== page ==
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Published on February 20th, 2014 | by James Ayre


Artificial Leaf Technology Clears Major Development Hurdle

February 20th, 2014 by  

The technology of artificial photosynthesis has cleared a major hurdle in its development — researchers from Arizona State University and Argonne National Laboratory have identified and addressed one of the primary limitations in their design of a functional artificial leaf.

The creation of a functional artificial leaf — one capable of using the sun’s energy to cheaply and efficiently convert water into hydrogen fuel and oxygen — is one of the primary goals of BISfuel, the Energy Frontier Research Center at Arizona State University.

An artificial photosynthetic reaction center containing a bioinspired electron relay (yellow) mimics some aspects of photosynthesis. Image Credit: Arizona State University

An artificial photosynthetic reaction center containing a bioinspired electron relay (yellow) mimics some aspects of photosynthesis.
Image Credit: Arizona State University

“Initially, our artificial leaf did not work very well, and our diagnostic studies on why indicated that a step where a fast chemical reaction had to interact with a slow chemical reaction was not efficient,” stated ASU chemistry professor Thomas Moore. “The fast one is the step where light energy is converted to chemical energy, and the slow one is the step where the chemical energy is used to convert water into its elements viz. hydrogen and oxygen.”

So the researchers began a more thorough investigation of these processes, and looked to nature for inspiration — how had nature overcome the similar problem, occurring during photosynthesis, of oxidizing water to yield oxygen?

“We looked in detail and found that nature had used an intermediate step,” Moore continued. “This intermediate step involved a relay for electrons in which one half of the relay interacted with the fast step in an optimal way to satisfy it, and the other half of the relay then had time to do the slow step of water oxidation in an efficient way.”

Following this observation, the researchers created an artificial relay modeled after the natural one, and observed a great improvement.

Arizona State University provides more:

Seeking to understand what they had achieved, the team then looked in detail at the atomic level to figure out how this might work. They used X-ray crystallography and optical and magnetic resonance spectroscopy techniques to determine the local electromagnetic environment of the electrons and protons participating in the relay, and with the help of theory (proton coupled electron transfer mechanism), identified a unique structural feature of the relay. This was an unusually short bond between a hydrogen atom and a nitrogen atom that facilitates the correct working of the relay.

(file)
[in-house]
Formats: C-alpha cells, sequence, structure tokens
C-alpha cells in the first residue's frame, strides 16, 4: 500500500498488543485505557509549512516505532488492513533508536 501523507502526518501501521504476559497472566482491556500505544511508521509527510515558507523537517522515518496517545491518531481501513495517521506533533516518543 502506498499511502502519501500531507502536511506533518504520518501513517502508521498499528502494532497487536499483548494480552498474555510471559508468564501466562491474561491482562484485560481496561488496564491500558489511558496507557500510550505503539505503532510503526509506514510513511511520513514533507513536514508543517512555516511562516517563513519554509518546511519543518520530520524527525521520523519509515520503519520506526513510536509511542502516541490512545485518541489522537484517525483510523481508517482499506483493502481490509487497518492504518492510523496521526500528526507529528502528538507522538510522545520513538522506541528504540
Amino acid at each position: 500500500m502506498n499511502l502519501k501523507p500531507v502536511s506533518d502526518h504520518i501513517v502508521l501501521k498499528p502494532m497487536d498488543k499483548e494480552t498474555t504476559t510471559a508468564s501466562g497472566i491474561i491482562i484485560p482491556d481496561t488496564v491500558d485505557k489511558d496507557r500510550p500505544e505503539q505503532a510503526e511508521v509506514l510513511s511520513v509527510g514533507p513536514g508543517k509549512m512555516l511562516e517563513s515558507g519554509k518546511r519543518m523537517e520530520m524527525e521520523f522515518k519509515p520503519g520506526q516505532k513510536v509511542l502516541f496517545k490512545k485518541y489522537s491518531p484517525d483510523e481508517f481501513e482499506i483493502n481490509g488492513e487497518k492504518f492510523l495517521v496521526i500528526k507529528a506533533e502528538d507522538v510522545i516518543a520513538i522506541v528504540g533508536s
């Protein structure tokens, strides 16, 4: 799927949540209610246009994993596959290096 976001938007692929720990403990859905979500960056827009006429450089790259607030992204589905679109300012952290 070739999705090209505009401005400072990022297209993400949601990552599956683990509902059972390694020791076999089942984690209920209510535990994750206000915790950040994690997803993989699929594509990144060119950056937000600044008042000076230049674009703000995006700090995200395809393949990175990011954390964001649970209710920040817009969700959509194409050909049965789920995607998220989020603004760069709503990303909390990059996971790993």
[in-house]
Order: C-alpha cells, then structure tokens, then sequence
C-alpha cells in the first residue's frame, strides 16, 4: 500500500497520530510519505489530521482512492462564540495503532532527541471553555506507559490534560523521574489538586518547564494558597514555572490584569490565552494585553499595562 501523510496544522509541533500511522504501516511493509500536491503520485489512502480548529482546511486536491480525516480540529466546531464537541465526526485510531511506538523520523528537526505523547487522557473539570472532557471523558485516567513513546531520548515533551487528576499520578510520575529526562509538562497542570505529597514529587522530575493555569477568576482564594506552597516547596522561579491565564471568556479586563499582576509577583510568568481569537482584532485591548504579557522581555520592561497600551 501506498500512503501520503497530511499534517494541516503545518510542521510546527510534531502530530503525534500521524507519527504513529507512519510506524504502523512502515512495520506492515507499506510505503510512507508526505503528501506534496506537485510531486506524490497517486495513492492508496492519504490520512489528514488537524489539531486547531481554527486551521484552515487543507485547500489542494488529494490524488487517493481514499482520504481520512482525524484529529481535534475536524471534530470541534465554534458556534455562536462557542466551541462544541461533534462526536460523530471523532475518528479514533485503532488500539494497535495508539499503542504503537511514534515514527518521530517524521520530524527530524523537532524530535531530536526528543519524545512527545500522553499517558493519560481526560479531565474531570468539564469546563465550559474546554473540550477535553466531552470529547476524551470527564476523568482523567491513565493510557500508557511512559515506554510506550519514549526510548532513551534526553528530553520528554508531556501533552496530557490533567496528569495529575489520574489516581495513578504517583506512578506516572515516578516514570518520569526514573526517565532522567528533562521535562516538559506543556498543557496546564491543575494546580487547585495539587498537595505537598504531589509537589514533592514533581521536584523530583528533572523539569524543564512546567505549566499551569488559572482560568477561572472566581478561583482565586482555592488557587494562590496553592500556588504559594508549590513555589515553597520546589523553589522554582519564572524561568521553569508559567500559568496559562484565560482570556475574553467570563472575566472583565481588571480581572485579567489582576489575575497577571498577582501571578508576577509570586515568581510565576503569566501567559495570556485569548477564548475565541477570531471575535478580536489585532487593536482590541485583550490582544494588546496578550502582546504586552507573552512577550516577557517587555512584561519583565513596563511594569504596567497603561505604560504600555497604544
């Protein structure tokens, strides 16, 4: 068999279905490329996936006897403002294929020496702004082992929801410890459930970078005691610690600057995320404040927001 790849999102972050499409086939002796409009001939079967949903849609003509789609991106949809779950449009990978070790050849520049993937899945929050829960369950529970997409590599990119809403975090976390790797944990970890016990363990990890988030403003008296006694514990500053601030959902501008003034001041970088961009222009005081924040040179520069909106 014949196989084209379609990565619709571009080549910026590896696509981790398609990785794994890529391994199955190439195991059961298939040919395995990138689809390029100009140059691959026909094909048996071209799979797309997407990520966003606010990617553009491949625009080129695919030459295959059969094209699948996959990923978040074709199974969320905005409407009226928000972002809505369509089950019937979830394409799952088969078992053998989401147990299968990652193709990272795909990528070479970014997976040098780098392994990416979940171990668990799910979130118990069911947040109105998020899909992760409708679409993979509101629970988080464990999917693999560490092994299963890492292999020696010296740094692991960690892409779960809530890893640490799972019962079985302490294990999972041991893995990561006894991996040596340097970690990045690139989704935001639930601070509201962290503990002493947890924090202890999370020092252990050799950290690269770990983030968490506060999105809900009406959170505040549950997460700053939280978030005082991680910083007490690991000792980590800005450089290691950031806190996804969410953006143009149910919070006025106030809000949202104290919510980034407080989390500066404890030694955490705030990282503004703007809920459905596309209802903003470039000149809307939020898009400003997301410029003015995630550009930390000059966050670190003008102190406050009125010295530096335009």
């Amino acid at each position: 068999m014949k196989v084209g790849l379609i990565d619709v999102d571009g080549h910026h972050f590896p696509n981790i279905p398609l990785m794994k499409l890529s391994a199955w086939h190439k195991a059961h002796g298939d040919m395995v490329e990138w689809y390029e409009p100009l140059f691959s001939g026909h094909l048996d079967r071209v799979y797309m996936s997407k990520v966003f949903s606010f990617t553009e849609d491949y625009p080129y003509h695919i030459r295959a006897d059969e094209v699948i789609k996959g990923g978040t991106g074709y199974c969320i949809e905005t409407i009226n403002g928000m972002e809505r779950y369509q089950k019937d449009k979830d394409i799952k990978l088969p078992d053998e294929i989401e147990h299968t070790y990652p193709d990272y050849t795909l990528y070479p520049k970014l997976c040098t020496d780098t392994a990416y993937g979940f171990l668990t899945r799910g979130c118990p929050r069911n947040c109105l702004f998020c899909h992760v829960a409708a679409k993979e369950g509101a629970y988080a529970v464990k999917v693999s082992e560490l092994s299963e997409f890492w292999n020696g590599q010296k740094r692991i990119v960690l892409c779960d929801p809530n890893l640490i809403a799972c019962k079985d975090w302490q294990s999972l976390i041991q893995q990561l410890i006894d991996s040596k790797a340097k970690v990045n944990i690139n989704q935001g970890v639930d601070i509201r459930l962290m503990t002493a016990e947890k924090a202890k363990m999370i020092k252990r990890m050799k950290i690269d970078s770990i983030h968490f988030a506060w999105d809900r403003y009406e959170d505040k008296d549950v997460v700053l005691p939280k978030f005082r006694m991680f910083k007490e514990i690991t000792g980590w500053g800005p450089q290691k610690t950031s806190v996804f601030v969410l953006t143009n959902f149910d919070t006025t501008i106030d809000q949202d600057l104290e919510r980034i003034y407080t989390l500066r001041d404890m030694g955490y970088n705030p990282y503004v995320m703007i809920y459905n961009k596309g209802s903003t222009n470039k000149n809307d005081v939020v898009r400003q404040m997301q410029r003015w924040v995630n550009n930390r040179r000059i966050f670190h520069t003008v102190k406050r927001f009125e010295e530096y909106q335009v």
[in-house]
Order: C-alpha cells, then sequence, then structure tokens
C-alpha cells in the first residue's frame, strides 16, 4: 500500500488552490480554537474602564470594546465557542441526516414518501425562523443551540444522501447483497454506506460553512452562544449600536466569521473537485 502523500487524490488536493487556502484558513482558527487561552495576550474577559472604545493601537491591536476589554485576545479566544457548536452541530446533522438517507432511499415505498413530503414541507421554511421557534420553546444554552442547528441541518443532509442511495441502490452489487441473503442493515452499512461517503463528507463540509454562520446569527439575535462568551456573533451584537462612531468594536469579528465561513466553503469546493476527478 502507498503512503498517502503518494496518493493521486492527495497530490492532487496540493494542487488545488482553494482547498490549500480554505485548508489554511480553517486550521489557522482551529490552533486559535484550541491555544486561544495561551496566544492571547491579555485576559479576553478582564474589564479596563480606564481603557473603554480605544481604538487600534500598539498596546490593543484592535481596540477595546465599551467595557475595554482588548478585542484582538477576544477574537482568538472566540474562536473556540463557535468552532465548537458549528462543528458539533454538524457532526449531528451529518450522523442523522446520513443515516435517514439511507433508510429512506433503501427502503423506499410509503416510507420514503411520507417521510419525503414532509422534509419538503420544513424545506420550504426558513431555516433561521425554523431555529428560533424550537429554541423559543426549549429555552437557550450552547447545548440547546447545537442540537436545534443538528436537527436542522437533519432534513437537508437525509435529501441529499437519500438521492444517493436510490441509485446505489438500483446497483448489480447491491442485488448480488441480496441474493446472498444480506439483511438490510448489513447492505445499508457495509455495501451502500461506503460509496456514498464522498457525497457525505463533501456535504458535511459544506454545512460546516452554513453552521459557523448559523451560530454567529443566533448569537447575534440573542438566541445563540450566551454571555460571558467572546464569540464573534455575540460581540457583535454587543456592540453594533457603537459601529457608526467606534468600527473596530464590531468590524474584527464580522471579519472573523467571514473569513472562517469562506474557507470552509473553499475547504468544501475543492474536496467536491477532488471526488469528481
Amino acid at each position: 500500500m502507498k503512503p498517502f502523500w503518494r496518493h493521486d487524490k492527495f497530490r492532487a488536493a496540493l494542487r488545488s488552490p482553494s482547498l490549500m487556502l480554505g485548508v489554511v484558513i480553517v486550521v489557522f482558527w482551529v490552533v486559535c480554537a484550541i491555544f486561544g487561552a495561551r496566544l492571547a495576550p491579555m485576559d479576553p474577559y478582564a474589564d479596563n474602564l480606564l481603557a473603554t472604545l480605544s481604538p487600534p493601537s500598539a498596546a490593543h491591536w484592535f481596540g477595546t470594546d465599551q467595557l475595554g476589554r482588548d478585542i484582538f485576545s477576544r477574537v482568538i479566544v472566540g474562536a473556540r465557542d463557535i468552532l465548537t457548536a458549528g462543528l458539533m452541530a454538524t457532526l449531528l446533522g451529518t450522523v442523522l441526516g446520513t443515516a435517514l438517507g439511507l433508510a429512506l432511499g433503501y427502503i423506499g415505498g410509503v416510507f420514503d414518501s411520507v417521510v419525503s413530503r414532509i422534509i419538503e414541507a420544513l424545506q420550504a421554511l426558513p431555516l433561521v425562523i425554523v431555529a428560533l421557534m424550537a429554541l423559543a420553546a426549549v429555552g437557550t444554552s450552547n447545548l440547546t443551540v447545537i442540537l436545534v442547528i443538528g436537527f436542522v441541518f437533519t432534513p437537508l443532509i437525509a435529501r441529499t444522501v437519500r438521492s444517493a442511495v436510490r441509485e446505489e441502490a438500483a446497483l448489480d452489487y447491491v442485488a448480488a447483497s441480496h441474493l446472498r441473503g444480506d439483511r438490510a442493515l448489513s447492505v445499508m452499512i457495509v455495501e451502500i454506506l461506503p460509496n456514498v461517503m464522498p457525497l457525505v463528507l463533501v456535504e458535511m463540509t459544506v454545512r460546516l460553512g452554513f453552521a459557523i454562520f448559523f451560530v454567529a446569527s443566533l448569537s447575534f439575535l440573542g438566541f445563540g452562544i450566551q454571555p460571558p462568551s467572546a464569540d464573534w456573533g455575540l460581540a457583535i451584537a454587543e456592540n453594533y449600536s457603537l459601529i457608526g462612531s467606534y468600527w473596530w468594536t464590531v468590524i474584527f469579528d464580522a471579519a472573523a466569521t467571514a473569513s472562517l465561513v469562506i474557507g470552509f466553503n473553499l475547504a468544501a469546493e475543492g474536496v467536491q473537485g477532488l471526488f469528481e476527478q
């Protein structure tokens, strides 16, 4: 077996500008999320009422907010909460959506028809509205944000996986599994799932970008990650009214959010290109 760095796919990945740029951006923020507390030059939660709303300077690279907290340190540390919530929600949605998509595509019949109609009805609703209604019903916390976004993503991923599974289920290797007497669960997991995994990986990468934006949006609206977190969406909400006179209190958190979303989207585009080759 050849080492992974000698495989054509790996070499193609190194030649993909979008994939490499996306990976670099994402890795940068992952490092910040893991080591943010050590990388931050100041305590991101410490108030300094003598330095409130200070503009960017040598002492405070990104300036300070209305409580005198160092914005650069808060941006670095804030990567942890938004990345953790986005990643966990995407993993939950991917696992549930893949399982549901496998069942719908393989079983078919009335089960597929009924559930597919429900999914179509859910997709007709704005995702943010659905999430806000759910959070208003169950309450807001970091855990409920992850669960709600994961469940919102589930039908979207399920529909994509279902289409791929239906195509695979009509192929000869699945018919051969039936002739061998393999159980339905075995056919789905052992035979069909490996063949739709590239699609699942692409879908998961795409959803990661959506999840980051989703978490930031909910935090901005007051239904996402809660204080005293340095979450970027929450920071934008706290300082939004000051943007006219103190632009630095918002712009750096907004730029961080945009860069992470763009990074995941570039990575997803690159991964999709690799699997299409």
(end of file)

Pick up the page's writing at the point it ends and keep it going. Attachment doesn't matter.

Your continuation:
They also found subtle magnetic features of the electronic structure of the artificial relay that mirrored those found in the natural system. Not only has the artificial system been improved, but the team understands better how the natural system works. This will be important as scientists develop the artificial leaf approach to sustainably harnessing the solar energy needed to provide the food, fuel and fiber that human needs are increasingly demanding.

The new research was just published in the journal Nature Chemistry.

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About the Author

's background is predominantly in geopolitics and history, but he has an obsessive interest in pretty much everything. After an early life spent in the Imperial Free City of Dortmund, James followed the river Ruhr to Cofbuokheim, where he attended the University of Astnide. And where he also briefly considered entering the coal mining business. He currently writes for a living, on a broad variety of subjects, ranging from science, to politics, to military history, to renewable energy. You can follow his work on Google+.

  • JamesWimberley

    “Seeking to understand what they had achieved ..” It’s rare to see such epistemological honesty in a scientific press release. A lot more science works in such rather untidy ways than the textbooks would have us think.

  • Chuck Daniels

    In conjunction with UC Santa Barbara, HyperSolar is also working on using solar energy to convert water into hydrogen (“inspired by photosynthesis”). Does anybody know if the research described in this article is taking a significantly different approach to this problem than HyperSolar is? If so, I would find a comparison between the two approaches to be an interesting article.

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